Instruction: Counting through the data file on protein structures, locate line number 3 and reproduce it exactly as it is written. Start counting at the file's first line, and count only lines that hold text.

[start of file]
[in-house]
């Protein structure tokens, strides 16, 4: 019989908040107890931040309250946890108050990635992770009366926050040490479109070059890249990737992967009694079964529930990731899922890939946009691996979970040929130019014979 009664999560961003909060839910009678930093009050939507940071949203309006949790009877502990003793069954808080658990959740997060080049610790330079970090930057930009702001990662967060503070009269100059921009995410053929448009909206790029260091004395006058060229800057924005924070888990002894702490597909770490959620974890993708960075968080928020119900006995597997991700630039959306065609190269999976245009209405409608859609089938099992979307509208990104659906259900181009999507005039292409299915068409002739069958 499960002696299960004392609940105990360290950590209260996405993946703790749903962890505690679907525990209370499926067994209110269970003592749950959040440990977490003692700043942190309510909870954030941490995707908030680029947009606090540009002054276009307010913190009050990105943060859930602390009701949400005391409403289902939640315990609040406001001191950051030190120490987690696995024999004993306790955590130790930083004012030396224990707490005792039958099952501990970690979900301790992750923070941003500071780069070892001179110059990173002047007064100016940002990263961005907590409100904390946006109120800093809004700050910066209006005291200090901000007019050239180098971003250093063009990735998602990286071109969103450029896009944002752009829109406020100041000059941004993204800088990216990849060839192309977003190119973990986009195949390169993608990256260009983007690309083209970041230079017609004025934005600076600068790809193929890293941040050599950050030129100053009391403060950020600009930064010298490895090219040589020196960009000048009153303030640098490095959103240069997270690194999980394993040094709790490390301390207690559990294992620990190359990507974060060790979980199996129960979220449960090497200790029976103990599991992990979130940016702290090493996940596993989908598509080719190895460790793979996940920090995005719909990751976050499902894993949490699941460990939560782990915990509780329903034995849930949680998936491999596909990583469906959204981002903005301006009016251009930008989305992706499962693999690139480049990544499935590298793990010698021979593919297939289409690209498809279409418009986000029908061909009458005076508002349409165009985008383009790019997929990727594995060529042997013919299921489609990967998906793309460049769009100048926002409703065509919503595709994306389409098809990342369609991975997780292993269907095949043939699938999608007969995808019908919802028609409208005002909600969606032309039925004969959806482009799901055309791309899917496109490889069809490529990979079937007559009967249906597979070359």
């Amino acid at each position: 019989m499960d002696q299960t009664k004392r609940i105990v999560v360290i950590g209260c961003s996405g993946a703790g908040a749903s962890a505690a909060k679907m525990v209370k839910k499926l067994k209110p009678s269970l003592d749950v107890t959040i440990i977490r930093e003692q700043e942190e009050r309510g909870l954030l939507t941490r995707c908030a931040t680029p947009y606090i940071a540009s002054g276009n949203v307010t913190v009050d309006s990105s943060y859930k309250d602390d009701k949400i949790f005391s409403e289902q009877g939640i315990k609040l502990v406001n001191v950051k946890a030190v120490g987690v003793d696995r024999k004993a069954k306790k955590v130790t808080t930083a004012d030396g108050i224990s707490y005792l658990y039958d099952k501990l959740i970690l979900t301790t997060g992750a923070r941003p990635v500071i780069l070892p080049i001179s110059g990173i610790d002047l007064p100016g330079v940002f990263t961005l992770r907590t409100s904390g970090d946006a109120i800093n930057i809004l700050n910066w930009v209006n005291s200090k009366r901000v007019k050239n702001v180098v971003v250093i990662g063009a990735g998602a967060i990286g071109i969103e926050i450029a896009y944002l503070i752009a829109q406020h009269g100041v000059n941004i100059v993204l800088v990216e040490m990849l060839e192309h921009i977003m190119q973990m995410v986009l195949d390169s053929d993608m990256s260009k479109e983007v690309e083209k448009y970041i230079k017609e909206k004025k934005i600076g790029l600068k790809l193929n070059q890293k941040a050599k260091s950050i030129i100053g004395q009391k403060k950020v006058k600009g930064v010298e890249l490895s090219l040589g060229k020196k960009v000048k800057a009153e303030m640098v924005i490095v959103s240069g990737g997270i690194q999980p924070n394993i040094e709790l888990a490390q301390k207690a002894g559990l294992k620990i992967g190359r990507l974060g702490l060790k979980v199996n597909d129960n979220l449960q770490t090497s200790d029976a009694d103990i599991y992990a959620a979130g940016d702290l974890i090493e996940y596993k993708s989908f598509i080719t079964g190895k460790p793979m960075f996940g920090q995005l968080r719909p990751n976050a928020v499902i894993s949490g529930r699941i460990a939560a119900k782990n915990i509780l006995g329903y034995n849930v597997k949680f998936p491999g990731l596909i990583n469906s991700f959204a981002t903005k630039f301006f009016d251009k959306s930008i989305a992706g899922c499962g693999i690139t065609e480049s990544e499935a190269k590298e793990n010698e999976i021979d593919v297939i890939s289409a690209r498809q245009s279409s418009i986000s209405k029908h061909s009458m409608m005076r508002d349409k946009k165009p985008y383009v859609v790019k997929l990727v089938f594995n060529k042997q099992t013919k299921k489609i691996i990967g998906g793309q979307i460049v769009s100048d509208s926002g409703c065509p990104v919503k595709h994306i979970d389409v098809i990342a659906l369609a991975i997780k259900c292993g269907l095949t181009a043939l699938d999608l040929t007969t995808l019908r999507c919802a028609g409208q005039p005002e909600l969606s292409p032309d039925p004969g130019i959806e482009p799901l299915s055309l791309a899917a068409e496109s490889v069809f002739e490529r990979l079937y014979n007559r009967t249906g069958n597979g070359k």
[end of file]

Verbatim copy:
């Amino acid at each position: 019989m499960d002696q299960t009664k004392r609940i105990v999560v360290i950590g209260c961003s996405g993946a703790g908040a749903s962890a505690a909060k679907m525990v209370k839910k499926l067994k209110p009678s269970l003592d749950v107890t959040i440990i977490r930093e003692q700043e942190e009050r309510g909870l954030l939507t941490r995707c908030a931040t680029p947009y606090i940071a540009s002054g276009n949203v307010t913190v009050d309006s990105s943060y859930k309250d602390d009701k949400i949790f005391s409403e289902q009877g939640i315990k609040l502990v406001n001191v950051k946890a030190v120490g987690v003793d696995r024999k004993a069954k306790k955590v130790t808080t930083a004012d030396g108050i224990s707490y005792l658990y039958d099952k501990l959740i970690l979900t301790t997060g992750a923070r941003p990635v500071i780069l070892p080049i001179s110059g990173i610790d002047l007064p100016g330079v940002f990263t961005l992770r907590t409100s904390g970090d946006a109120i800093n930057i809004l700050n910066w930009v209006n005291s200090k009366r901000v007019k050239n702001v180098v971003v250093i990662g063009a990735g998602a967060i990286g071109i969103e926050i450029a896009y944002l503070i752009a829109q406020h009269g100041v000059n941004i100059v993204l800088v990216e040490m990849l060839e192309h921009i977003m190119q973990m995410v986009l195949d390169s053929d993608m990256s260009k479109e983007v690309e083209k448009y970041i230079k017609e909206k004025k934005i600076g790029l600068k790809l193929n070059q890293k941040a050599k260091s950050i030129i100053g004395q009391k403060k950020v006058k600009g930064v010298e890249l490895s090219l040589g060229k020196k960009v000048k800057a009153e303030m640098v924005i490095v959103s240069g990737g997270i690194q999980p924070n394993i040094e709790l888990a490390q301390k207690a002894g559990l294992k620990i992967g190359r990507l974060g702490l060790k979980v199996n597909d129960n979220l449960q770490t090497s200790d029976a009694d103990i599991y992990a959620a979130g940016d702290l974890i090493e996940y596993k993708s989908f598509i080719t079964g190895k460790p793979m960075f996940g920090q995005l968080r719909p990751n976050a928020v499902i894993s949490g529930r699941i460990a939560a119900k782990n915990i509780l006995g329903y034995n849930v597997k949680f998936p491999g990731l596909i990583n469906s991700f959204a981002t903005k630039f301006f009016d251009k959306s930008i989305a992706g899922c499962g693999i690139t065609e480049s990544e499935a190269k590298e793990n010698e999976i021979d593919v297939i890939s289409a690209r498809q245009s279409s418009i986000s209405k029908h061909s009458m409608m005076r508002d349409k946009k165009p985008y383009v859609v790019k997929l990727v089938f594995n060529k042997q099992t013919k299921k489609i691996i990967g998906g793309q979307i460049v769009s100048d509208s926002g409703c065509p990104v919503k595709h994306i979970d389409v098809i990342a659906l369609a991975i997780k259900c292993g269907l095949t181009a043939l699938d999608l040929t007969t995808l019908r999507c919802a028609g409208q005039p005002e909600l969606s292409p032309d039925p004969g130019i959806e482009p799901l299915s055309l791309a899917a068409e496109s490889v069809f002739e490529r990979l079937y014979n007559r009967t249906g069958n597979g070359k």